Friday, 18 April 2008

Half-hitching wasps

If they would let me, I could fill this blog entirely with the adventures of my friends Henrietta and Quentin. Unfortunately, they end most of their tales with the words 'please don't write about this'. But today's chapter from the H & Q story book came with pictures, so they agreed that I could share it with you.

H & Q have European wasps on their property. They want to locate the nest, so they can eradicate the pests, but there's a problem. Their property is about 100 acres, most of which is covered with eucalypt woodland. Locating a wasp nest in that is going to be difficult. So last weekend Henrietta had the idea of waiting for wasps to come to the birdbath and then following them home. Stalking, I think it's called.

But wasps are not only fast fliers, they're also hard to see against the variegated background of trunks and leaves. How could she make them more visible?

By tying coloured cotton around their waists. Obviously.

I understand it's quite tricky to knot a thread around a winged insect that has a dirty great big sting it's not afraid to use.

Of course, it took some experimentation to find the length that gave maximum visibility while still allowing the wasps to fly. Henrietta started with long threads and snipped away until the insects could take off.

And here's where the plan fell apart. Henrietta had caught the wasps when they landed at the birdbath for water, so they hadn't had a chance to drink before they got decorated like maypoles. Their first response was to finish what they started. But their new threads got in the way.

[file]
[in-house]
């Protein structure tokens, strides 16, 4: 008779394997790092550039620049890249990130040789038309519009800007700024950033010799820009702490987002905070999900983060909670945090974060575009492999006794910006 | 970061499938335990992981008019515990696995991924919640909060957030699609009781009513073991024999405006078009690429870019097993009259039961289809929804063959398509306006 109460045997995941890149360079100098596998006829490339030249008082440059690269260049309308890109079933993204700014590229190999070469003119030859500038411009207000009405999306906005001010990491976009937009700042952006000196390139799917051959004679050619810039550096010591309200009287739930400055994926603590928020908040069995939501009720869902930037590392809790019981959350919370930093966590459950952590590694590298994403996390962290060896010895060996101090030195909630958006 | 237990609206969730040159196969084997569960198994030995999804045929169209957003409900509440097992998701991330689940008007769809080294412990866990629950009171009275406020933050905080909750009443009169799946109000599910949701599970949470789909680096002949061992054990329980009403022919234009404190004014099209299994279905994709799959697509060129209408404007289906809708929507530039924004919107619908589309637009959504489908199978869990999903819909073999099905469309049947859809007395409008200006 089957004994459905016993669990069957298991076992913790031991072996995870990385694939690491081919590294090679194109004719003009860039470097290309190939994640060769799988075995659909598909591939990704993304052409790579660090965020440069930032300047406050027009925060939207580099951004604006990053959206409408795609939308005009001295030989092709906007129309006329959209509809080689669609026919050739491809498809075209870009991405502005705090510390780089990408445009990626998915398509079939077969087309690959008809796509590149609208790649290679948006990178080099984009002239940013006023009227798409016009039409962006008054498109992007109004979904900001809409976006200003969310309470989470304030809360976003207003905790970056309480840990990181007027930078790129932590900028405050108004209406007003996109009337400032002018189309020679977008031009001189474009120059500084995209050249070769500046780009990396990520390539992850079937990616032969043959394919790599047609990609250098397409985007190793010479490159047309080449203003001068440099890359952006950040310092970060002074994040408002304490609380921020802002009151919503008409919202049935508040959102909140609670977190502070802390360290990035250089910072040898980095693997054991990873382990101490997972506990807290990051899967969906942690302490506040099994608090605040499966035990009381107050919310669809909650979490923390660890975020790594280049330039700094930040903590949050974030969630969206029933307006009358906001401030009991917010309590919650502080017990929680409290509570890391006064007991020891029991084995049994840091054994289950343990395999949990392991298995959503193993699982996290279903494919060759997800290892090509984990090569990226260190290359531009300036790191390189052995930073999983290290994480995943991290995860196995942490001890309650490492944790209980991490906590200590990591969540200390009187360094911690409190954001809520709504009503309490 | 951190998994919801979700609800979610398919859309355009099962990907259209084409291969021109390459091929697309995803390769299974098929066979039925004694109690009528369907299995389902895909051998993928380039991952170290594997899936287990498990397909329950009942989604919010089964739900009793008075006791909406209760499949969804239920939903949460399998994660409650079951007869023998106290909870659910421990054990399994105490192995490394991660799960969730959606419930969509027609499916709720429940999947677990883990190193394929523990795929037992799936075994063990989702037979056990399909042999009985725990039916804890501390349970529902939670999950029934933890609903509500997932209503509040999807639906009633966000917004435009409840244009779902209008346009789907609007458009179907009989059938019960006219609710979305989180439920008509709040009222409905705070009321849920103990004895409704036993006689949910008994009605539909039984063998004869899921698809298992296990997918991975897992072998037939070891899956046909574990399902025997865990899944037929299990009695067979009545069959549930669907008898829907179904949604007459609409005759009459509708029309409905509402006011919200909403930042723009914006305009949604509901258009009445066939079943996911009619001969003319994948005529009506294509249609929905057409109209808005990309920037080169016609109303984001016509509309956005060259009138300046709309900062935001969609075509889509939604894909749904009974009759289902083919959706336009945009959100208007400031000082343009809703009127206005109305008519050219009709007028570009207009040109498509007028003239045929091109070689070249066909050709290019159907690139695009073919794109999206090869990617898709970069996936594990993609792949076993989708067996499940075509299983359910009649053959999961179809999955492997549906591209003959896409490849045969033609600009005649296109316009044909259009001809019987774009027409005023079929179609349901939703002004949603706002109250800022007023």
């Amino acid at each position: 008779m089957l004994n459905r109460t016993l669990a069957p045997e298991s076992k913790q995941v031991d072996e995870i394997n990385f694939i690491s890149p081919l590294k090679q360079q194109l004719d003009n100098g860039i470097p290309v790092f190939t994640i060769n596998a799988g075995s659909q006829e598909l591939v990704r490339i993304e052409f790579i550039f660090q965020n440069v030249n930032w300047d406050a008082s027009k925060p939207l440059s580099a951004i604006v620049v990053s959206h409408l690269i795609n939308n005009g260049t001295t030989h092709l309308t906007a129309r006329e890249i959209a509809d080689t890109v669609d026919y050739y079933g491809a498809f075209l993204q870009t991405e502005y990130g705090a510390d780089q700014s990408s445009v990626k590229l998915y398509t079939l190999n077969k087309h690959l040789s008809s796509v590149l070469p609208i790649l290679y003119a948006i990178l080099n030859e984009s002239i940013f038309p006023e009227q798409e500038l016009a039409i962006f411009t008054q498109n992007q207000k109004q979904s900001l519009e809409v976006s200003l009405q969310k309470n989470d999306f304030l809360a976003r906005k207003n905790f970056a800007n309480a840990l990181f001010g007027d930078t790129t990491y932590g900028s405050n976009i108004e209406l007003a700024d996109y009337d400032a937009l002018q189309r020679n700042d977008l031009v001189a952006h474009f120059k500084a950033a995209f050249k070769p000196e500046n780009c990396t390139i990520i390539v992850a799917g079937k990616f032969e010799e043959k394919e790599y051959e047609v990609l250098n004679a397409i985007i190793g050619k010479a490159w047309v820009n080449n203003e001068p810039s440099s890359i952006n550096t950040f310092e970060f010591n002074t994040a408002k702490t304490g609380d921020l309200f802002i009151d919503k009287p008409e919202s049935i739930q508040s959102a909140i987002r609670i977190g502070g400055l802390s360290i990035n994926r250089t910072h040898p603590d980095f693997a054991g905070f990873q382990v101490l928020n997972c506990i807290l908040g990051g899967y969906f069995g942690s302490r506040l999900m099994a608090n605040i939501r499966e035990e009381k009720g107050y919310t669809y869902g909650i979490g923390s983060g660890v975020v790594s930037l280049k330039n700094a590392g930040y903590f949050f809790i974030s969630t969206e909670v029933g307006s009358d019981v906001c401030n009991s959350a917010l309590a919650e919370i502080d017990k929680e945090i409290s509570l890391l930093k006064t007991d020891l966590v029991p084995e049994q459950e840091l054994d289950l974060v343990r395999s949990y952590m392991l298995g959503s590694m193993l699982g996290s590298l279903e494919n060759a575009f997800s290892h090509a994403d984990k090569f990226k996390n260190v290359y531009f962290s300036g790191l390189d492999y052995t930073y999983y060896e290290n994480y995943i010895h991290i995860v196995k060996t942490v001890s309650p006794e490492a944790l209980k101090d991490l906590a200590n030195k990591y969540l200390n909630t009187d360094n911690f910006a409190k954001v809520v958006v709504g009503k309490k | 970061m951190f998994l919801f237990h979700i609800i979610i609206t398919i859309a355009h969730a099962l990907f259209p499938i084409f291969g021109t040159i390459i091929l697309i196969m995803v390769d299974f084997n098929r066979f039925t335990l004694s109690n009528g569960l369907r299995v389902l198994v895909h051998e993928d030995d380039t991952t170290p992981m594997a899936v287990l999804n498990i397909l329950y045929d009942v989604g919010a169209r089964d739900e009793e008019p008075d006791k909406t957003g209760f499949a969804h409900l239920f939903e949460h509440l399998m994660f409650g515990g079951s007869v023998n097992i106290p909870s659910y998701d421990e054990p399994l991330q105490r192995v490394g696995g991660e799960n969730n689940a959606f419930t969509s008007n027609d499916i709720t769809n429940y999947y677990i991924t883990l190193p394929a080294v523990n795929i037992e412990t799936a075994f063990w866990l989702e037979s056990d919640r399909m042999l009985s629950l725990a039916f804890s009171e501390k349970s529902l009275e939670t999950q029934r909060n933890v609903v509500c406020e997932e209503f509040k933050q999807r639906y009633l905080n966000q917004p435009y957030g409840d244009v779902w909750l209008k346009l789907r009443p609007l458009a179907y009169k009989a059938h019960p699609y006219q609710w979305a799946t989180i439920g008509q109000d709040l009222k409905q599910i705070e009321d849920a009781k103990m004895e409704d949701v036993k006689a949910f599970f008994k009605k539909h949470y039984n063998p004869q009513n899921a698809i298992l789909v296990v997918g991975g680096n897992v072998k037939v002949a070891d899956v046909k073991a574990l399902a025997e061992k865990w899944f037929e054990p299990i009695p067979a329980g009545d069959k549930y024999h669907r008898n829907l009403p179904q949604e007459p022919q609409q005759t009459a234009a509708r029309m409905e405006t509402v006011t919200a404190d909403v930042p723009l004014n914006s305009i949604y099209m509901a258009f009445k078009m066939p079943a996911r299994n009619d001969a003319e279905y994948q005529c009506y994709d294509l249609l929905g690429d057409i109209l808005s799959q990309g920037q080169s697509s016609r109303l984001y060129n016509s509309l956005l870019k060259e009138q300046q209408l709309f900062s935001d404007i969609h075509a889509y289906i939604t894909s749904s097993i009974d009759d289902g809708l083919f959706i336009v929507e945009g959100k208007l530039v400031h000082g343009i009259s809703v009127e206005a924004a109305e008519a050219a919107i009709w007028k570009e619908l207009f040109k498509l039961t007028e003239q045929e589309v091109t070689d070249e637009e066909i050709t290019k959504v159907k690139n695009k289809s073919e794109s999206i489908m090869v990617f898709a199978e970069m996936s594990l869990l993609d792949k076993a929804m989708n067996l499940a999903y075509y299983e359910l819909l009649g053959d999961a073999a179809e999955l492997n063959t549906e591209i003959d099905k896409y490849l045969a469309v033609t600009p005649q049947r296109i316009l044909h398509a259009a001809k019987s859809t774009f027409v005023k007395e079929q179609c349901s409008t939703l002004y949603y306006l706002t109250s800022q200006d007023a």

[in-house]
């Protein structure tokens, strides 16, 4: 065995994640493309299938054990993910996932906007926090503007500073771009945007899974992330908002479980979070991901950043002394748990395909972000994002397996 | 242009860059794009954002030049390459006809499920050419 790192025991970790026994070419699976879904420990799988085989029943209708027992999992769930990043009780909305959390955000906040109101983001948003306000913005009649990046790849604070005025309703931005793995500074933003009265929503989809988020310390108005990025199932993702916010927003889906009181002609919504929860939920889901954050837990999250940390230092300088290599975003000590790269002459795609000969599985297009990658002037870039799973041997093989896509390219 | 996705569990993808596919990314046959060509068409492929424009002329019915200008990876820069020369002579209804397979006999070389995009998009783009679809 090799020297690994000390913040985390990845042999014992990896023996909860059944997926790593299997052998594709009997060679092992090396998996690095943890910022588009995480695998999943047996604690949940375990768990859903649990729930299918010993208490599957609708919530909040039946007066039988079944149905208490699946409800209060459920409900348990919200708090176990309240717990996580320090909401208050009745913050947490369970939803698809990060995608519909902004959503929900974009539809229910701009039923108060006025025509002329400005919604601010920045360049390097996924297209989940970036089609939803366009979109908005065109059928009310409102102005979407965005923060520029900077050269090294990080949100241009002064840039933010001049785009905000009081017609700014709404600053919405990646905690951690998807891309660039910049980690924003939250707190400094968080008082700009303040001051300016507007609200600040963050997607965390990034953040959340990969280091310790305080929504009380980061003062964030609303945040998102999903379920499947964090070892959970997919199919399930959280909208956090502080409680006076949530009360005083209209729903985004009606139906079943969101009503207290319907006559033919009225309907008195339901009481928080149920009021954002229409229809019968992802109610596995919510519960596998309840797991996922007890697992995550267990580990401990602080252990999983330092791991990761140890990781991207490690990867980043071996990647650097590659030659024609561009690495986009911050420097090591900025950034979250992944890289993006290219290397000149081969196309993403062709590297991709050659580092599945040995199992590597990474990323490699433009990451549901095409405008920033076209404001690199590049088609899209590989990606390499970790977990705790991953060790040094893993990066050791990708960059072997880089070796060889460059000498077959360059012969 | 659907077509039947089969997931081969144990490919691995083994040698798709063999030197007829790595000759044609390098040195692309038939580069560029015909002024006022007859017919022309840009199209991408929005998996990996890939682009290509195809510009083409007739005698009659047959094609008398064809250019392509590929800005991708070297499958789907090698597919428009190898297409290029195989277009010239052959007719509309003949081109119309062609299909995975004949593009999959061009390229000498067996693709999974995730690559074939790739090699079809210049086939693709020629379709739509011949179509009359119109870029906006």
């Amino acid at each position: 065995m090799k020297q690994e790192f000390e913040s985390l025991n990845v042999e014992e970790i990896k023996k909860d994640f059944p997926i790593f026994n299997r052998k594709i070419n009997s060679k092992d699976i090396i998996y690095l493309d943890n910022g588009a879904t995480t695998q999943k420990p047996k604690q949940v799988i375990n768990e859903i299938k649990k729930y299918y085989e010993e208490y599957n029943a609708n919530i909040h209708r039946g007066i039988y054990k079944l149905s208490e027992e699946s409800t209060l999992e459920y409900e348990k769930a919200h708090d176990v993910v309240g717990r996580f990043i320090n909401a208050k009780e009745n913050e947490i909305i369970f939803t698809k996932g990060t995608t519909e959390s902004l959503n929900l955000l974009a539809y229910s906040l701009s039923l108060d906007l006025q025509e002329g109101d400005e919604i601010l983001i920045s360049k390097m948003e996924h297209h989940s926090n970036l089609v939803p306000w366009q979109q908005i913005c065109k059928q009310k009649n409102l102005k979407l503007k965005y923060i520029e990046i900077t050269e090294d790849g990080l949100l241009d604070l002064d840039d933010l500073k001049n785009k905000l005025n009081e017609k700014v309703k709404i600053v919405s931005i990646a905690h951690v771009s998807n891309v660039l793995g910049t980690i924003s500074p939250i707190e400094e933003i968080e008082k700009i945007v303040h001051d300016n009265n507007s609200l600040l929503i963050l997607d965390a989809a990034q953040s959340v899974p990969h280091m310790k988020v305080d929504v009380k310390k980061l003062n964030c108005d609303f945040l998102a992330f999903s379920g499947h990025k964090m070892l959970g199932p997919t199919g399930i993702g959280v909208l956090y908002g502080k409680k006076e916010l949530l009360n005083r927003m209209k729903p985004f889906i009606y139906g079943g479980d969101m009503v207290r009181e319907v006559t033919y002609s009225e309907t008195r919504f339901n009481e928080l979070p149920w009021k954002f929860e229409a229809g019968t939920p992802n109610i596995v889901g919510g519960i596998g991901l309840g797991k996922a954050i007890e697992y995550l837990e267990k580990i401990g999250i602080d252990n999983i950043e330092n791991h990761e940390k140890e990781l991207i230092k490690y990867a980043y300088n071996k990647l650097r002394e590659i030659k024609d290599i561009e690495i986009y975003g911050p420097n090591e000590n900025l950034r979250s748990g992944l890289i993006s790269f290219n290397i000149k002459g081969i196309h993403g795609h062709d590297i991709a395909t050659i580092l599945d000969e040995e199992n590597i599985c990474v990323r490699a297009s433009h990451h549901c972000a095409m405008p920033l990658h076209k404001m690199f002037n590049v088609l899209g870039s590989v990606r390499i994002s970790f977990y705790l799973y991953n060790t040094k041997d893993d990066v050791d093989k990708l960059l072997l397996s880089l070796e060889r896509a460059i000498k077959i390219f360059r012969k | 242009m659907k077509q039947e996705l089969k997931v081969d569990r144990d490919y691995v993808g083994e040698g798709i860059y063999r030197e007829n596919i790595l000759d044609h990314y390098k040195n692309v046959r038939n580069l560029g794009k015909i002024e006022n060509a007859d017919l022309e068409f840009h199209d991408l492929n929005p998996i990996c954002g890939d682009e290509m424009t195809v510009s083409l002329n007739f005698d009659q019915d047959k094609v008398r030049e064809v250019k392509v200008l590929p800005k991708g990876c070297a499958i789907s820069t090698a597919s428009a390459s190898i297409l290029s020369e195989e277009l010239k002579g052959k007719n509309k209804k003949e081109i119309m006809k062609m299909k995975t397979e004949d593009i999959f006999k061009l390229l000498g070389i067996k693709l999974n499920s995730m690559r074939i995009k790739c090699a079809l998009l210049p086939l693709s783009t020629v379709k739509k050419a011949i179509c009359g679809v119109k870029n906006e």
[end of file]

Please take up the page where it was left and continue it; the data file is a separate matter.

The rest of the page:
It didn't end well.


Wanderin' Weeta said...

Very funny! I like H&Q's thinking.

Anonymous said...

oh, look, an organically acceptable way to kill wasps!

Why didn't _I_ think of that?

What a complete failure of imagination I am.


Snail said...

WW, I'm impressed at the load the wasps can carry because that's a lot of cotton.

I think H is going to give it another go with short lengths of brightly coloured wool. Rather her than me!

Here in the city, it's easier to locate nests by sight. Then the council deal with them.

Snail said...

Organic but perhaps a little labour-intensive!

Dave Coulter said...

Reminds me of when I was in college and a buddy of mine and I tried to tie a long hair (mine, it was the 70's, lol) around the leg of a stunned housefly walking on the desk.

Didn't work, but we finally noticed the entire lecture hall was watching us!

Island Rambles Blog said...

ahhh...poor little waspies!!!..I like your scientific new way to find their nests and will try that!!!

eped said...

wow, ambitious.

when I was like 14 we used to make "pet flies" too. but with fine thread and around their necks. it actually worked pretty well and once I think we had 7 or 8 of them harnessed up at once.

but with a wasp, I don't think I'd dare.

Snail said...

I will report back on H's success (or lack thereof) with the wool. I suggested radio-tracking (with tags rather than collars, of course) but that wasn't met with great enthusiasm.

Anonymous said...

Reminds me of a story - I knew an old "blackfella" - extraordinary man - used an old Australian Aboriginal trick to find out where native bees (stingless) nested - he caught bees near water and tied very fine plant fibres to them (not sure where) with a little bit of shiny paperbark and followed them home - the nests contained "sugarbag" which was their honey which they cut out of the tree and devour with relish.
I tried it with white cotton once - had to catch several bees (trap several and release the next when you loose the last one on the way.
BUT... I'll be buggered if I'd ever try that trick with Vespula!